through everything and decided it must of dropped out of the zipped pocket when we got something else. We figured we lost

$1200. Finally after we had given up I remembered at the last minute I had moved the money to my camera case and had it in

my backpack. Edith told me to quit doing this as it was to stressful! I will admit I though it was gone! The thing is we

have 31 different zip pockets between our two bags and our day back packs and pants. It takes awhile to decide what to put

where and you do things a bit different when traveling via air than when on safari. It takes several days to get a system

down! Anyway from now on the money goes in the camera bag in the day pack! Fortunately the safari vehicle has a safe so

we can put our valuables in it.

We have found cotton is pretty worthless for safari. Hiking, non-cotton type shirts and pants that are kaki in color and

thin and dry quickly with zip of pant legs are idea. Non cotten shorts are the way to go. Have zip pockets or velcro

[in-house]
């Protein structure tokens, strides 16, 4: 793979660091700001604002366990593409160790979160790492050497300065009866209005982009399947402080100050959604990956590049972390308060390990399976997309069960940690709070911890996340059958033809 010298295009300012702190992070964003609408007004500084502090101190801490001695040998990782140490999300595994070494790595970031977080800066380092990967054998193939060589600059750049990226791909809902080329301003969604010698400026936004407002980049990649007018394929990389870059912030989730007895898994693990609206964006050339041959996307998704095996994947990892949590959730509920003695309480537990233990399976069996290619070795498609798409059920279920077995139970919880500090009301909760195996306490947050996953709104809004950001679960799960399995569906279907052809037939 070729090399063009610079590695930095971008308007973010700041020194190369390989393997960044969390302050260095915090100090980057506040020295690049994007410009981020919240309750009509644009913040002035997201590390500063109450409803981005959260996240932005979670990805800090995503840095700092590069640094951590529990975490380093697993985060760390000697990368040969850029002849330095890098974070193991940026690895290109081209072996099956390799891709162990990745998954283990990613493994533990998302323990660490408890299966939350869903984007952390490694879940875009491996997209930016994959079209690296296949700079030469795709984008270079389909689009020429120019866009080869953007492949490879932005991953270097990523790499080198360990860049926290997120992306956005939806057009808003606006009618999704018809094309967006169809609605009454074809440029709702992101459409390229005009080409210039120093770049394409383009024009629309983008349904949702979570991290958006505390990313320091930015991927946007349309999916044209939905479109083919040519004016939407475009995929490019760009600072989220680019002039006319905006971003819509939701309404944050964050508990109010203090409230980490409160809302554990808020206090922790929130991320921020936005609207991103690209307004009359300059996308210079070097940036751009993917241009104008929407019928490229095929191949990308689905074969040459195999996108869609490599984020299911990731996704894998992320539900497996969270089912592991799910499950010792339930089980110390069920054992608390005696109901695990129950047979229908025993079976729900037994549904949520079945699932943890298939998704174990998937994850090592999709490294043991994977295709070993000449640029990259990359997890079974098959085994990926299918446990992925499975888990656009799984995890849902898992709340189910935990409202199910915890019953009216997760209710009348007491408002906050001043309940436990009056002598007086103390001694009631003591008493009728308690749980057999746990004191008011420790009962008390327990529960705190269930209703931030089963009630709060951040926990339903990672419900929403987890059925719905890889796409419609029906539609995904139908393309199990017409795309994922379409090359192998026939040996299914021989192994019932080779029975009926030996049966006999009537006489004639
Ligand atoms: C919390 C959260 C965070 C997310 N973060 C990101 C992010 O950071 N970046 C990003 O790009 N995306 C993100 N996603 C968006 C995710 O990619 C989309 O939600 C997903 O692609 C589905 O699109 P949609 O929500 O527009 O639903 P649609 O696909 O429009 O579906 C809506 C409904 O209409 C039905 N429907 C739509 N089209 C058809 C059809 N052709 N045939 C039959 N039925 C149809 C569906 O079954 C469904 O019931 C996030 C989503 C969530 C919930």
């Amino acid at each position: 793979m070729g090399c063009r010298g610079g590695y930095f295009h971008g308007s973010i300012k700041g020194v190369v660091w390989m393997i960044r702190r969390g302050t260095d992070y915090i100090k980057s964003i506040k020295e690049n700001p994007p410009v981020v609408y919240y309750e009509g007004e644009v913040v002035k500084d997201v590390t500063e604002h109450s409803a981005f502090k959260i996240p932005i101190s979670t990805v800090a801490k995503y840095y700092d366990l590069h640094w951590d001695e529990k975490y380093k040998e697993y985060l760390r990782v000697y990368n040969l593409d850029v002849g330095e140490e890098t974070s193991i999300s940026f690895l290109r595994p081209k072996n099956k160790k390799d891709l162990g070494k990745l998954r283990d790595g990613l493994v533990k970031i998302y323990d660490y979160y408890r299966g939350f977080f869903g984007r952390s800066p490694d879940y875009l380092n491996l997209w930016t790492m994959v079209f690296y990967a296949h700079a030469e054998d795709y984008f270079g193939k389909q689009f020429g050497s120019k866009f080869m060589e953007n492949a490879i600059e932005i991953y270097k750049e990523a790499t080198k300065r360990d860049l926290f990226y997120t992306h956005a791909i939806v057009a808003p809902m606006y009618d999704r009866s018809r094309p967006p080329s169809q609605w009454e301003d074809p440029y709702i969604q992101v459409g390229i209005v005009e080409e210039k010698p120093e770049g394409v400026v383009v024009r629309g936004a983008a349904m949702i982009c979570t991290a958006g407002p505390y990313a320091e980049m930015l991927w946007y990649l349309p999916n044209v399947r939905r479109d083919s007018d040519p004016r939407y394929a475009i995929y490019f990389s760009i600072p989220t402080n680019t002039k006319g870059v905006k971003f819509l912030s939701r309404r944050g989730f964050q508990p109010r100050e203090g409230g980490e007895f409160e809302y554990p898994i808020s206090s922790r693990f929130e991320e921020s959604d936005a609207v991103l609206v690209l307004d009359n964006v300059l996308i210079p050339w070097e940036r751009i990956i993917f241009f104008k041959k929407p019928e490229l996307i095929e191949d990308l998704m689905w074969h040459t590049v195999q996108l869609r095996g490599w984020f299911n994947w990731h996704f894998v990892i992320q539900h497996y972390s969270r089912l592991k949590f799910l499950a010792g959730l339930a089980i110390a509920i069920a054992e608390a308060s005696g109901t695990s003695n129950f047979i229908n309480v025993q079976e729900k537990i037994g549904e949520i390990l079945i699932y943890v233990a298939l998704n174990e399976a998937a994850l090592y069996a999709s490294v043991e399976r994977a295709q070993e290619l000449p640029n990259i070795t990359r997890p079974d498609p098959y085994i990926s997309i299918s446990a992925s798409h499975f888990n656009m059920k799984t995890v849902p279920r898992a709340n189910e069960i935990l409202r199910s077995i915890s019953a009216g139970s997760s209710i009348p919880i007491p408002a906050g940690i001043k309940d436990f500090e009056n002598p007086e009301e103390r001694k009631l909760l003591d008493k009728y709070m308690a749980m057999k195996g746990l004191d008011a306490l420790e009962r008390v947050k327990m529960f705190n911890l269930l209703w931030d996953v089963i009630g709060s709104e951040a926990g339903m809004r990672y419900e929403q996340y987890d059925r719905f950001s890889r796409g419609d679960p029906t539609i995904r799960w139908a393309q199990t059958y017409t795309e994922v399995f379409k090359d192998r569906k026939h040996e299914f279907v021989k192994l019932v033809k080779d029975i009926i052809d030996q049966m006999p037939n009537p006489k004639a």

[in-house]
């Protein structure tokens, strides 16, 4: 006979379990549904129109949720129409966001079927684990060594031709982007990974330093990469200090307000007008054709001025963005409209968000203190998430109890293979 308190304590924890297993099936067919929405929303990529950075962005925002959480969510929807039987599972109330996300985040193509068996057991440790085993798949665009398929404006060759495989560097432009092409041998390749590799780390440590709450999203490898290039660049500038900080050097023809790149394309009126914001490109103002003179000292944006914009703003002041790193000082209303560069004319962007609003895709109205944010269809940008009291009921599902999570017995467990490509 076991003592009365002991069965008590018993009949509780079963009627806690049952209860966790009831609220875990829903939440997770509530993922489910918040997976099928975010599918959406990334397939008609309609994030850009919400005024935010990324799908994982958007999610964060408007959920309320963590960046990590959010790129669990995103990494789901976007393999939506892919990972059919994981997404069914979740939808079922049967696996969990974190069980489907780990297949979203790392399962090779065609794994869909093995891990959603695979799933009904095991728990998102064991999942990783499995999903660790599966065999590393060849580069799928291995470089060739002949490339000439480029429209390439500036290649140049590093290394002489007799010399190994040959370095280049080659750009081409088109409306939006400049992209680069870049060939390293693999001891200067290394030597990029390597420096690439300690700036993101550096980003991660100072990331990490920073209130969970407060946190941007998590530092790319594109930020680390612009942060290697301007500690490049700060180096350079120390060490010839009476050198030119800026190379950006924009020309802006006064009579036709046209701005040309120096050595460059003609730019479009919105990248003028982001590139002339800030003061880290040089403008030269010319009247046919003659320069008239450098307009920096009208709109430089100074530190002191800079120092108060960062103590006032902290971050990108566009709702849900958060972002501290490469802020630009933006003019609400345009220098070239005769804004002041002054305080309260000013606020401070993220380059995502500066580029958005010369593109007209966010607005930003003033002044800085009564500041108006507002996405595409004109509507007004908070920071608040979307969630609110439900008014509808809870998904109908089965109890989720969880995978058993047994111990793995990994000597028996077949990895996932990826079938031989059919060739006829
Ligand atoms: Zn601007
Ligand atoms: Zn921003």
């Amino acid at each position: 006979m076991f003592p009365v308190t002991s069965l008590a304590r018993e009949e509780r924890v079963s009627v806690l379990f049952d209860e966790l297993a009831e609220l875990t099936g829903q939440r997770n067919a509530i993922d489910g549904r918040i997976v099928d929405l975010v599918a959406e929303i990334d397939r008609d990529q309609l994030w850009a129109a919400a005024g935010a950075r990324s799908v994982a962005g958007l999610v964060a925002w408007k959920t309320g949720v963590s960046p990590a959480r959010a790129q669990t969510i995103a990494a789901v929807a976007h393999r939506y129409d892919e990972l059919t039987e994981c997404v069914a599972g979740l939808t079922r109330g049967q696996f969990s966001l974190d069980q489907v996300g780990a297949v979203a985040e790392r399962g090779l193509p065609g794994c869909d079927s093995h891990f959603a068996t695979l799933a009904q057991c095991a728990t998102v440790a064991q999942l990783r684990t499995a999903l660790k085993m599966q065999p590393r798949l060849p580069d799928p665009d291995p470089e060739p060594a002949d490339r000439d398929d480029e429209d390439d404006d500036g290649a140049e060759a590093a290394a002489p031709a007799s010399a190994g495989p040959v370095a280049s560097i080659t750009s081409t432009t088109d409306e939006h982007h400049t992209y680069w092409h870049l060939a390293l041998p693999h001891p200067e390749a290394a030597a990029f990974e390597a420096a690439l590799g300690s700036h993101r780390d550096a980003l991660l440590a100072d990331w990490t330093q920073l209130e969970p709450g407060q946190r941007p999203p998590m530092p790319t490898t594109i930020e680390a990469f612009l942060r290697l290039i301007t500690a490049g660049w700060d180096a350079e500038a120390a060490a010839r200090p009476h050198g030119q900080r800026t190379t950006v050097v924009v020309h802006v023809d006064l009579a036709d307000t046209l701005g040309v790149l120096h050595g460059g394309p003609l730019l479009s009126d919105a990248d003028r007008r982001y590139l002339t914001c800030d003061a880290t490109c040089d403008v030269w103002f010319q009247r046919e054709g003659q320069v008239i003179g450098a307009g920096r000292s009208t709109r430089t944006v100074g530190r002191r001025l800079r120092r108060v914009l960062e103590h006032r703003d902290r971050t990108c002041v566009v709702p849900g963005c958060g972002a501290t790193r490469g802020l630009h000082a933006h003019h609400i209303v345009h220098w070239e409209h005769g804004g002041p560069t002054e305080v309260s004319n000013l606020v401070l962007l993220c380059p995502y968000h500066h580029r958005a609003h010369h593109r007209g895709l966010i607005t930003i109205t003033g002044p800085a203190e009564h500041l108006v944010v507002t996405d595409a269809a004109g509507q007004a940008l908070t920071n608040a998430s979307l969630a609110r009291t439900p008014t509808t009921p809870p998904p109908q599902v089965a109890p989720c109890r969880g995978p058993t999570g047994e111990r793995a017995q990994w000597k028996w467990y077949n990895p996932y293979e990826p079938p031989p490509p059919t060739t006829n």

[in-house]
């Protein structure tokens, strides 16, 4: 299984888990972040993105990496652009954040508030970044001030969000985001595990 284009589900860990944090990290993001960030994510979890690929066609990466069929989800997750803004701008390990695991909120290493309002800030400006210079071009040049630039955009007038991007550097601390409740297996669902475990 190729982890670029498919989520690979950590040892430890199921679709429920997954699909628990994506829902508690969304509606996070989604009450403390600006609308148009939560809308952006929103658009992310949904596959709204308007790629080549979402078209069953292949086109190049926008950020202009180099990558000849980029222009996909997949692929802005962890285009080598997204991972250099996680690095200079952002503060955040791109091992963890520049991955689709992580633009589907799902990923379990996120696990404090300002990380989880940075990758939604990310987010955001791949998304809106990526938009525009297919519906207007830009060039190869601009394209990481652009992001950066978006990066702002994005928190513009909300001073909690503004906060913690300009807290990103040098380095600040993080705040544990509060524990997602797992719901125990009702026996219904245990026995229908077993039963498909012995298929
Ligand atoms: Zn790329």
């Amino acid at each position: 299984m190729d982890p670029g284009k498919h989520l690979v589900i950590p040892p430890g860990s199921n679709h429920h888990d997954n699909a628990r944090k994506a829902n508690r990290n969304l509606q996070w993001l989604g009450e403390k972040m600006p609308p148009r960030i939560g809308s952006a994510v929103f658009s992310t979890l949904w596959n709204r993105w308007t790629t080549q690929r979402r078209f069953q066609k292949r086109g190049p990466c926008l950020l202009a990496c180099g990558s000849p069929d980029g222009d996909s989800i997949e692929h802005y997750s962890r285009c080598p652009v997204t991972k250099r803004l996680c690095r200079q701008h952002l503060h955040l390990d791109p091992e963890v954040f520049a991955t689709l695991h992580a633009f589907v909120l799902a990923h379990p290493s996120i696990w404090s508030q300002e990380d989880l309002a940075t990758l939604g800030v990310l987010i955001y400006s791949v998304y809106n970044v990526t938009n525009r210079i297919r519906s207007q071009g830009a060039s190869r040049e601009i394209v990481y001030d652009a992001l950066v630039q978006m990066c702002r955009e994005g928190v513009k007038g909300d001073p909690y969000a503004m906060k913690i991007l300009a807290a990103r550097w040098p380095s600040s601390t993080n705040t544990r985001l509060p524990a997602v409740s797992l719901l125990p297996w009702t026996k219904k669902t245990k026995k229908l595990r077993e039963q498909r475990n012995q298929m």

pockets so you don't lose things. A good pair of sandels like Teva's are great. You only need three pants and three shirts

and three pair of shorts. One could probably get by with two pants and two shirts but they can get ripped badly or a

zipper break so one for back up is nice. Baby wipes to clean up and use when there are no showers work great along with a

high absorbant towel. A LED headlamp is worth its weight in gold and it lasts about 100 hours but after 75 hours it gets

a bit dim. Sunglasses are nice and I use a digtal voice recorder for the daily notes and recording specials things that

happen along the way such as African music, etc

Kenya is much less arid than our other trip. There are acres and acres of corn and sugar cane and also bananna's and

pineapple and other fruit and vegetables. There are lots of mountains in Kenya but it it poor with all outdoor toilets

for homes, shackes, and little stands or very tough looking small buildings for shops. The trash is not bad but it is

dirty and dusty and all kinds of exhaust fumes but everyone is friendly and yell welcome to Kenya or HOW ARE YOU! The

kids all wave and yell this! It is definitely a farming based economy. BTW in flying here we seen farming north of Jo-burg